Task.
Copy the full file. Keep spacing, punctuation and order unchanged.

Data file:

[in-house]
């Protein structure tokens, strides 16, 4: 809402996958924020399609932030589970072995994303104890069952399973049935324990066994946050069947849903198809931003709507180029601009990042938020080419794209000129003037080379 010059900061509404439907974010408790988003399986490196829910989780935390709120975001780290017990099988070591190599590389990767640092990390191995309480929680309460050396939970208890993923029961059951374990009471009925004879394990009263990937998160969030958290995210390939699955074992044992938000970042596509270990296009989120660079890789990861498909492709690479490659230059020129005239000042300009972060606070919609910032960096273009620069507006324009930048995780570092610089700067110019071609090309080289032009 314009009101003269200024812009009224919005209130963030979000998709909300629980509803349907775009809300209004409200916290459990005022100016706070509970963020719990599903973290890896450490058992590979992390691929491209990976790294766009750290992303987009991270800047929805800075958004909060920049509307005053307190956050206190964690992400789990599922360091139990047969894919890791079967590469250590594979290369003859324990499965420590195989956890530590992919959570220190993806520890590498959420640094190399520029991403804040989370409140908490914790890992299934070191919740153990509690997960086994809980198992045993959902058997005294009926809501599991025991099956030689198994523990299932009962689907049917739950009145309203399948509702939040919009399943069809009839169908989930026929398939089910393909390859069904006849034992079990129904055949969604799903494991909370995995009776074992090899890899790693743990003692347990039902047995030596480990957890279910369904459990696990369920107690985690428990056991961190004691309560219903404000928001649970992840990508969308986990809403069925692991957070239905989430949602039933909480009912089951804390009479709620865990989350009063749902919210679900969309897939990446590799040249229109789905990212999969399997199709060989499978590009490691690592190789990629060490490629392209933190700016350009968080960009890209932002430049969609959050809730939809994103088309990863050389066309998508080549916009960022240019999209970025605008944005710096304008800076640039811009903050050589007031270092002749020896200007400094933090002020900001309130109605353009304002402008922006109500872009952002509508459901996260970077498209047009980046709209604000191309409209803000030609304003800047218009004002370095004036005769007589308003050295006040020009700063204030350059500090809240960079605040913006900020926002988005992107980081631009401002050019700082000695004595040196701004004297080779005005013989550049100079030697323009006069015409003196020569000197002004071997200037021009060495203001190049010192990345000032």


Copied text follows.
[in-house]
């Protein structure tokens, strides 16, 4: 809402996958924020399609932030589970072995994303104890069952399973049935324990066994946050069947849903198809931003709507180029601009990042938020080419794209000129003037080379 010059900061509404439907974010408790988003399986490196829910989780935390709120975001780290017990099988070591190599590389990767640092990390191995309480929680309460050396939970208890993923029961059951374990009471009925004879394990009263990937998160969030958290995210390939699955074992044992938000970042596509270990296009989120660079890789990861498909492709690479490659230059020129005239000042300009972060606070919609910032960096273009620069507006324009930048995780570092610089700067110019071609090309080289032009 314009009101003269200024812009009224919005209130963030979000998709909300629980509803349907775009809300209004409200916290459990005022100016706070509970963020719990599903973290890896450490058992590979992390691929491209990976790294766009750290992303987009991270800047929805800075958004909060920049509307005053307190956050206190964690992400789990599922360091139990047969894919890791079967590469250590594979290369003859324990499965420590195989956890530590992919959570220190993806520890590498959420640094190399520029991403804040989370409140908490914790890992299934070191919740153990509690997960086994809980198992045993959902058997005294009926809501599991025991099956030689198994523990299932009962689907049917739950009145309203399948509702939040919009399943069809009839169908989930026929398939089910393909390859069904006849034992079990129904055949969604799903494991909370995995009776074992090899890899790693743990003692347990039902047995030596480990957890279910369904459990696990369920107690985690428990056991961190004691309560219903404000928001649970992840990508969308986990809403069925692991957070239905989430949602039933909480009912089951804390009479709620865990989350009063749902919210679900969309897939990446590799040249229109789905990212999969399997199709060989499978590009490691690592190789990629060490490629392209933190700016350009968080960009890209932002430049969609959050809730939809994103088309990863050389066309998508080549916009960022240019999209970025605008944005710096304008800076640039811009903050050589007031270092002749020896200007400094933090002020900001309130109605353009304002402008922006109500872009952002509508459901996260970077498209047009980046709209604000191309409209803000030609304003800047218009004002370095004036005769007589308003050295006040020009700063204030350059500090809240960079605040913006900020926002988005992107980081631009401002050019700082000695004595040196701004004297080779005005013989550049100079030697323009006069015409003196020569000197002004071997200037021009060495203001190049010192990345000032």